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Recovery after a C Section: Answers to the Most Common Questions

Posted by on 1/8/2018 to C-Section
Recovery after a C Section: Answers to the Most Common Questions
If you're preparing for birth or have just given birth, you will have LOTS of questions. Many of them will not not be about birth at all like, "when will baby sleep through the night?" (this one will always be a mystery), but if you've given birth via c-section, you'll want to learn the recovery timeline for a c-section. We've come up with answers to some of the most common c section recovery questions.

What are my chances of having an emergency c section?


Why would you have an emergency c section? Well, this depends. Researchers at Amino recently used data analysis to break down a woman's chances to have a c-section and it came down to some surprising factors like their state, day of the week and age of the mom-to-be. They've created several helpful tools that you can use here:
  • The interactive map that will show c section rates by ZIP code in the US.
  • The state-by-state analysis of c-section delivery rates.
  • The c-section predictor tool that looks at many variables like your age, place of residence, previous c-sections and other risk factors like a large baby, gestational diabetes or excessive bleeding.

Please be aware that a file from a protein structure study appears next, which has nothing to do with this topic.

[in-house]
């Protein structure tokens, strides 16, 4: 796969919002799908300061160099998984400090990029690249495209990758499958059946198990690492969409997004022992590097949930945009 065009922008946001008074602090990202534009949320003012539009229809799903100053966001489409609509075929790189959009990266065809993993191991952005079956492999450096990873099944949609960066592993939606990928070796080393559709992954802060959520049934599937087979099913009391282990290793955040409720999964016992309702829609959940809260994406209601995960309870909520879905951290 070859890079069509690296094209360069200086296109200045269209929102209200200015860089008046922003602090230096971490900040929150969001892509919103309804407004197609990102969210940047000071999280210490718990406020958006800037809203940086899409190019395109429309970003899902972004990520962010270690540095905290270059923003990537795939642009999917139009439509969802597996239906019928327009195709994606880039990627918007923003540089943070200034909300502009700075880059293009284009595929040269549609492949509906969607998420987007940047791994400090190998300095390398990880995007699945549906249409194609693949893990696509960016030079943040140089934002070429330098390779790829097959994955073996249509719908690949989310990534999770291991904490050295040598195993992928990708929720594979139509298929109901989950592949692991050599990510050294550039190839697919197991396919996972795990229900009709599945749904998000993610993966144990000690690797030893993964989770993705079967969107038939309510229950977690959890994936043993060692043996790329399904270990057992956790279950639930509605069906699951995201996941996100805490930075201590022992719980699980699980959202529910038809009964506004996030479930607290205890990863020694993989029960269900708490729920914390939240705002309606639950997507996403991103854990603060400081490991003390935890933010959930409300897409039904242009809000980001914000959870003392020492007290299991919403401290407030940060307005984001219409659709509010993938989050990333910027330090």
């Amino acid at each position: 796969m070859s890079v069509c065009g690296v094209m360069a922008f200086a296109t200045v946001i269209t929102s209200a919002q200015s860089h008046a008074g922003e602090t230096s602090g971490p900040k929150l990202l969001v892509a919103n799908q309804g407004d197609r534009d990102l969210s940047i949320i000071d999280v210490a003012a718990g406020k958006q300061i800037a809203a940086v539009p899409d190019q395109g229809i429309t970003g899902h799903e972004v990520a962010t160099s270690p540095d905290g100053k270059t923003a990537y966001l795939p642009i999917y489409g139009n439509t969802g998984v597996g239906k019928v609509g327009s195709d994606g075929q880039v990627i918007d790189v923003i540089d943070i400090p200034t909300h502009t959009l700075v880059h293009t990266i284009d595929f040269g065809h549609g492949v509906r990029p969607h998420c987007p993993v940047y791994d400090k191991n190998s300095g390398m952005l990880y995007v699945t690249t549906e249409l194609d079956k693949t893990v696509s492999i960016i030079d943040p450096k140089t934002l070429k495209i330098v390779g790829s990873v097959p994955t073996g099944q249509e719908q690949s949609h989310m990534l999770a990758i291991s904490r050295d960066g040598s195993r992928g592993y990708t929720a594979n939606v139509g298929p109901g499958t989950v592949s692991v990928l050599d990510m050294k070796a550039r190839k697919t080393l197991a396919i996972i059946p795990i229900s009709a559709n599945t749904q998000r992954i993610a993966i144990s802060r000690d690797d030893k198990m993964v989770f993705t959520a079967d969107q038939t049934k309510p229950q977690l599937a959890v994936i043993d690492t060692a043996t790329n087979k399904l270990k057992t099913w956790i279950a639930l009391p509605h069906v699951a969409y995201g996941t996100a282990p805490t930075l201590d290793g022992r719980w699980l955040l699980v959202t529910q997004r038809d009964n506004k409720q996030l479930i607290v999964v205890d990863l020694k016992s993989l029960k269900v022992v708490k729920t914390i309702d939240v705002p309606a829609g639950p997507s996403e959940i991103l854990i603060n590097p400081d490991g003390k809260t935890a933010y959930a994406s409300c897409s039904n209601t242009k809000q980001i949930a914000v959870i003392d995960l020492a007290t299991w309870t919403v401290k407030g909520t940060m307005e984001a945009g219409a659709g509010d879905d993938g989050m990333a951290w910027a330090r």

On average, 1 in 3 women have a c-section in America and the majority of those are not planned. This can leave moms in a state of shock about her recovery. Keep reading for more information about your c-section recovery timeline.

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How long does a c-section take?


It will depend on the situation. In the case of an emergency c-section, where the mother or the baby's health might be at risk, it takes about 2 minutes to go from incision to delivery. An emergency c-section is usually called for when the mother has been in labor for an extended period of time and the doctor has seen any number of possible issues like problems with the placenta or umbilical cord or maybe the baby is too large to fit through the birth canal. A planned c-section birth usually takes between 10-15 minutes. Both types of c-sections will include about 45 minutes of delivering the placenta and suturing of the incisions.

What is a gentle c-section?


A gentle c section has been growing in popularity lately due to its family-centered approach. Cesareans are the most common surgery performed on women in this country and a gentle c section, while still surgery, aims to still give women the birth experience they want through mindsets. From the mindset of the attending OB/GYN, the nurses to the anesthesiologist is to provide as similar an experience to traditional labor and delivery.

If you want to learn more, our friends at Fit Pregnancy have written a great in-depth and helpful article about gentle c-sections here.

When can I drive after a c-section?